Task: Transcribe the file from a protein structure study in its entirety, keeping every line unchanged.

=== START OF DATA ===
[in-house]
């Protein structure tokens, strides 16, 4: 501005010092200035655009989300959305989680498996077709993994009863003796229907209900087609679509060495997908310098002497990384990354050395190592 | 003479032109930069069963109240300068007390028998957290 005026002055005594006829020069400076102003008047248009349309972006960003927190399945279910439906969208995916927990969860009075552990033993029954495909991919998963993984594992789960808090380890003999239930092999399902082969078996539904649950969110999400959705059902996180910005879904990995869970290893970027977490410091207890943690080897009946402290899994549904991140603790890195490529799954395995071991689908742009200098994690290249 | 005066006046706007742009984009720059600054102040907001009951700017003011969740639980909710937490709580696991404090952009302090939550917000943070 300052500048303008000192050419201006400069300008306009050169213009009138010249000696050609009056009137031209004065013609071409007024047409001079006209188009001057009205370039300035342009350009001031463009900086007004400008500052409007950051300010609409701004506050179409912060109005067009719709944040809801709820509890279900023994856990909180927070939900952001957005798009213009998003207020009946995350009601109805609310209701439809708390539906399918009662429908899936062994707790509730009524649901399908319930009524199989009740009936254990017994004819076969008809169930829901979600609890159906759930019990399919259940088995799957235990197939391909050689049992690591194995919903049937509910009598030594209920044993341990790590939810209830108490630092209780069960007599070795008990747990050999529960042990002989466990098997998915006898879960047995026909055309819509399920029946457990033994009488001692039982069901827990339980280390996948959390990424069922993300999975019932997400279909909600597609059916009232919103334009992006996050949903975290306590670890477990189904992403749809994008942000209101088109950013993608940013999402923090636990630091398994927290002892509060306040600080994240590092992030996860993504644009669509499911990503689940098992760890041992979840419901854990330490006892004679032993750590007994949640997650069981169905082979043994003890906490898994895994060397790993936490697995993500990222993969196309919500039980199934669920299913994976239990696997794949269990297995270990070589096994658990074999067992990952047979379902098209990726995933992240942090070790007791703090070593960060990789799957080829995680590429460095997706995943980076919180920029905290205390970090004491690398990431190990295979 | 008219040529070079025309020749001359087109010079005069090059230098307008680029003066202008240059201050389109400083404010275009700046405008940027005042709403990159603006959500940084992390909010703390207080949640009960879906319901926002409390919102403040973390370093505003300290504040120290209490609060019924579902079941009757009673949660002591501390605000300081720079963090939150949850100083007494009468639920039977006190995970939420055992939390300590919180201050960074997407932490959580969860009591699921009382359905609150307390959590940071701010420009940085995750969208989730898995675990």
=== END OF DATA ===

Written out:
[in-house]
């Protein structure tokens, strides 16, 4: 501005010092200035655009989300959305989680498996077709993994009863003796229907209900087609679509060495997908310098002497990384990354050395190592 | 003479032109930069069963109240300068007390028998957290 005026002055005594006829020069400076102003008047248009349309972006960003927190399945279910439906969208995916927990969860009075552990033993029954495909991919998963993984594992789960808090380890003999239930092999399902082969078996539904649950969110999400959705059902996180910005879904990995869970290893970027977490410091207890943690080897009946402290899994549904991140603790890195490529799954395995071991689908742009200098994690290249 | 005066006046706007742009984009720059600054102040907001009951700017003011969740639980909710937490709580696991404090952009302090939550917000943070 300052500048303008000192050419201006400069300008306009050169213009009138010249000696050609009056009137031209004065013609071409007024047409001079006209188009001057009205370039300035342009350009001031463009900086007004400008500052409007950051300010609409701004506050179409912060109005067009719709944040809801709820509890279900023994856990909180927070939900952001957005798009213009998003207020009946995350009601109805609310209701439809708390539906399918009662429908899936062994707790509730009524649901399908319930009524199989009740009936254990017994004819076969008809169930829901979600609890159906759930019990399919259940088995799957235990197939391909050689049992690591194995919903049937509910009598030594209920044993341990790590939810209830108490630092209780069960007599070795008990747990050999529960042990002989466990098997998915006898879960047995026909055309819509399920029946457990033994009488001692039982069901827990339980280390996948959390990424069922993300999975019932997400279909909600597609059916009232919103334009992006996050949903975290306590670890477990189904992403749809994008942000209101088109950013993608940013999402923090636990630091398994927290002892509060306040600080994240590092992030996860993504644009669509499911990503689940098992760890041992979840419901854990330490006892004679032993750590007994949640997650069981169905082979043994003890906490898994895994060397790993936490697995993500990222993969196309919500039980199934669920299913994976239990696997794949269990297995270990070589096994658990074999067992990952047979379902098209990726995933992240942090070790007791703090070593960060990789799957080829995680590429460095997706995943980076919180920029905290205390970090004491690398990431190990295979 | 008219040529070079025309020749001359087109010079005069090059230098307008680029003066202008240059201050389109400083404010275009700046405008940027005042709403990159603006959500940084992390909010703390207080949640009960879906319901926002409390919102403040973390370093505003300290504040120290209490609060019924579902079941009757009673949660002591501390605000300081720079963090939150949850100083007494009468639920039977006190995970939420055992939390300590919180201050960074997407932490959580969860009591699921009382359905609150307390959590940071701010420009940085995750969208989730898995675990």